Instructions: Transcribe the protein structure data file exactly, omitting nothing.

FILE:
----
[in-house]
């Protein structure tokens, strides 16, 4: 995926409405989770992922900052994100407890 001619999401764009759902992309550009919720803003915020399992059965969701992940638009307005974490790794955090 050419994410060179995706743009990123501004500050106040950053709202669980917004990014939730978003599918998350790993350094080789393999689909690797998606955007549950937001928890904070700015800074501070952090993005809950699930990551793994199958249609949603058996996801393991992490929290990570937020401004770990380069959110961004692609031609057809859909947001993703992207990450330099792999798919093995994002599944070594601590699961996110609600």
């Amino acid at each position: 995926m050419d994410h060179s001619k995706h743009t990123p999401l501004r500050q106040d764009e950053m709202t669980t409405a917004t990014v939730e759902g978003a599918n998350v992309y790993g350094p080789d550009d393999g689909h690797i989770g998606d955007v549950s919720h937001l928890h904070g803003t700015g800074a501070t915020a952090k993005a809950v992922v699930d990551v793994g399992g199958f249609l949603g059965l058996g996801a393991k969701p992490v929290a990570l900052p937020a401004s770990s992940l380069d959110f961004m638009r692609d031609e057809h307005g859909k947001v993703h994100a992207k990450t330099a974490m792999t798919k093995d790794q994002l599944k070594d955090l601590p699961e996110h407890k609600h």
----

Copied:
[in-house]
């Protein structure tokens, strides 16, 4: 995926409405989770992922900052994100407890 001619999401764009759902992309550009919720803003915020399992059965969701992940638009307005974490790794955090 050419994410060179995706743009990123501004500050106040950053709202669980917004990014939730978003599918998350790993350094080789393999689909690797998606955007549950937001928890904070700015800074501070952090993005809950699930990551793994199958249609949603058996996801393991992490929290990570937020401004770990380069959110961004692609031609057809859909947001993703992207990450330099792999798919093995994002599944070594601590699961996110609600």
């Amino acid at each position: 995926m050419d994410h060179s001619k995706h743009t990123p999401l501004r500050q106040d764009e950053m709202t669980t409405a917004t990014v939730e759902g978003a599918n998350v992309y790993g350094p080789d550009d393999g689909h690797i989770g998606d955007v549950s919720h937001l928890h904070g803003t700015g800074a501070t915020a952090k993005a809950v992922v699930d990551v793994g399992g199958f249609l949603g059965l058996g996801a393991k969701p992490v929290a990570l900052p937020a401004s770990s992940l380069d959110f961004m638009r692609d031609e057809h307005g859909k947001v993703h994100a992207k990450t330099a974490m792999t798919k093995d790794q994002l599944k070594d955090l601590p699961e996110h407890k609600h």